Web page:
Is the behavior of a drunk not understandable by his temporary mental impairment?  If his mind was impaired is he responsible for his actions?

The law does not get into motives and states of mind but deals with facts and evidence. The present fact is that a man slapped a middle aged white woman (the man is a middle aged white man).

So, should a drunk be held responsible for his actions? Drunk or not, the law says that folks are held responsible for their actions, regardless of the reasons for their actions (n in some instances mitigating circumstances are taken into consideration in assigning the level of punishment but not guilt).

According to the law, our man is guilty and is going to serve time in the big house (he was already there; the police arrested him and took him to the people's Hilton Hotel).  So, was the outcome of this legal proceeding just? What exactly is justice?

If I subject the man to psychological analysis I would probably see a man with loads of psychological issues, a man who is using alcohol to deal with his issues.

Many people are in physical and or psychological pain and use alcohol, drugs, over eating or sex to cope with their mental upsets.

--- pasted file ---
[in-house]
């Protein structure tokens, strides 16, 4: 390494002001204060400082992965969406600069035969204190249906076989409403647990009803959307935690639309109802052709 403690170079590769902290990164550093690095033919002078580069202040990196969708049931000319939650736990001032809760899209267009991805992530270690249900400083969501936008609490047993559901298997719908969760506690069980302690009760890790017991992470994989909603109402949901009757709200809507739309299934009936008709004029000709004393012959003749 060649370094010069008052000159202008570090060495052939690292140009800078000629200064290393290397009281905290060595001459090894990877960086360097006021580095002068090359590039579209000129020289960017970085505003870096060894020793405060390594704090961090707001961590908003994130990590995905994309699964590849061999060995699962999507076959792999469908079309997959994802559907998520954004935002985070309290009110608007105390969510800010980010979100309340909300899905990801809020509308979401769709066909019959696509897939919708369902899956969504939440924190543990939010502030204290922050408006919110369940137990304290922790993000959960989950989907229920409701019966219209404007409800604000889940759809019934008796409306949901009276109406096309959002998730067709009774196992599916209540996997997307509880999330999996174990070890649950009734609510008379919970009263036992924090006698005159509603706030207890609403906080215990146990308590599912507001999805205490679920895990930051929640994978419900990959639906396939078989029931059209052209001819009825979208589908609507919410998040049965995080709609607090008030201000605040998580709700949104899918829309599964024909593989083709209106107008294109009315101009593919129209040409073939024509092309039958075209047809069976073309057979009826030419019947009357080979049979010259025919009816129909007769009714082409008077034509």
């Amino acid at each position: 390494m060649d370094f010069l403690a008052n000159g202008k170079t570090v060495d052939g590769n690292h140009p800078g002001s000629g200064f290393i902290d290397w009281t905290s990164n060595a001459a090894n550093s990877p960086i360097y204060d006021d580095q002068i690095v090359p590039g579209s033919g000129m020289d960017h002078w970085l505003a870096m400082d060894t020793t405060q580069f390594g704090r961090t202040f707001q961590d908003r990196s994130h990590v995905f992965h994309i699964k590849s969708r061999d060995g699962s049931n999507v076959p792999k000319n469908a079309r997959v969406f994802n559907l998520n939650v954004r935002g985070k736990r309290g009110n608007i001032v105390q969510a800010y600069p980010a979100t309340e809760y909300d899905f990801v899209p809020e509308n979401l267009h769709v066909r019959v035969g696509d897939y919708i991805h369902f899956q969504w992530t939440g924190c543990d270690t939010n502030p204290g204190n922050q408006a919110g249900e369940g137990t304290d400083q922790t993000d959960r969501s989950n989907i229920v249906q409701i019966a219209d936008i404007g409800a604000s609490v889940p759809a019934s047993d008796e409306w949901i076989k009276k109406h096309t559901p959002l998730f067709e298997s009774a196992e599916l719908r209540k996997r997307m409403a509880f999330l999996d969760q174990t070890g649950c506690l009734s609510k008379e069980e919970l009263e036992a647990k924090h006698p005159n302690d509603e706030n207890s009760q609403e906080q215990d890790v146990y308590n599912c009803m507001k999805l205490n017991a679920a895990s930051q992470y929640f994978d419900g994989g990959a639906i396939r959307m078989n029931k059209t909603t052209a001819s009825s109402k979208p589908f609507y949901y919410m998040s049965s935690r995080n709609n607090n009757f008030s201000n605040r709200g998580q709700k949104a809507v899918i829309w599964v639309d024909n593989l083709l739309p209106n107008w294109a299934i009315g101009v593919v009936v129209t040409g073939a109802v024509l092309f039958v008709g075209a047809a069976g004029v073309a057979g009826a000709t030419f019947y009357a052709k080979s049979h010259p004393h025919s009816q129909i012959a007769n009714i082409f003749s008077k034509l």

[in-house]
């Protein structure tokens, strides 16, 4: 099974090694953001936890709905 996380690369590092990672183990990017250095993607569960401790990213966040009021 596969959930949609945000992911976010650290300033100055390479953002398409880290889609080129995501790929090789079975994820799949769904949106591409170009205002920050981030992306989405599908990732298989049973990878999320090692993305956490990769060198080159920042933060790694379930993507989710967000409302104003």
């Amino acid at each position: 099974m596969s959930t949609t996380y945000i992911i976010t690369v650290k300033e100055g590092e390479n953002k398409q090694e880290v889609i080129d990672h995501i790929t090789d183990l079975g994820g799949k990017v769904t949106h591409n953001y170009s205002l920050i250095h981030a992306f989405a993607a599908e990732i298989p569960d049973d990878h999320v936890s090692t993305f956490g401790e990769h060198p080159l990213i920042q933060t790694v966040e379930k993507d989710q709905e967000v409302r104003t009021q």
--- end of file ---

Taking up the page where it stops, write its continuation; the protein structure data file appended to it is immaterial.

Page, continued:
There are existential issues. We live and do not know why we live. We live for a hundred years and die and our bodies are eaten by worms. We do not know whether there is life after we die or not (although our religions offer us the hope that there is life after death).

Existentially, our lives are meaningless and purposeless. When people confront their existential meaninglessness and nothingness they become existentially depressed and seek solace in alcohol, drugs and over eating and other addictive behaviors.

This man is coping with existential and psychological issues with alcohol. Getting drunk every night, as two witnesses said is the case, was a way for him to forget his depressing issues.

Those issues cannot be forgotten so he must always drink. To realistically deal with his issues he must engage in serious thinking, philosophize. One does not need to use drinking alcohol, smoking cigarettes or doing drugs to cope with life's sorrowful nature.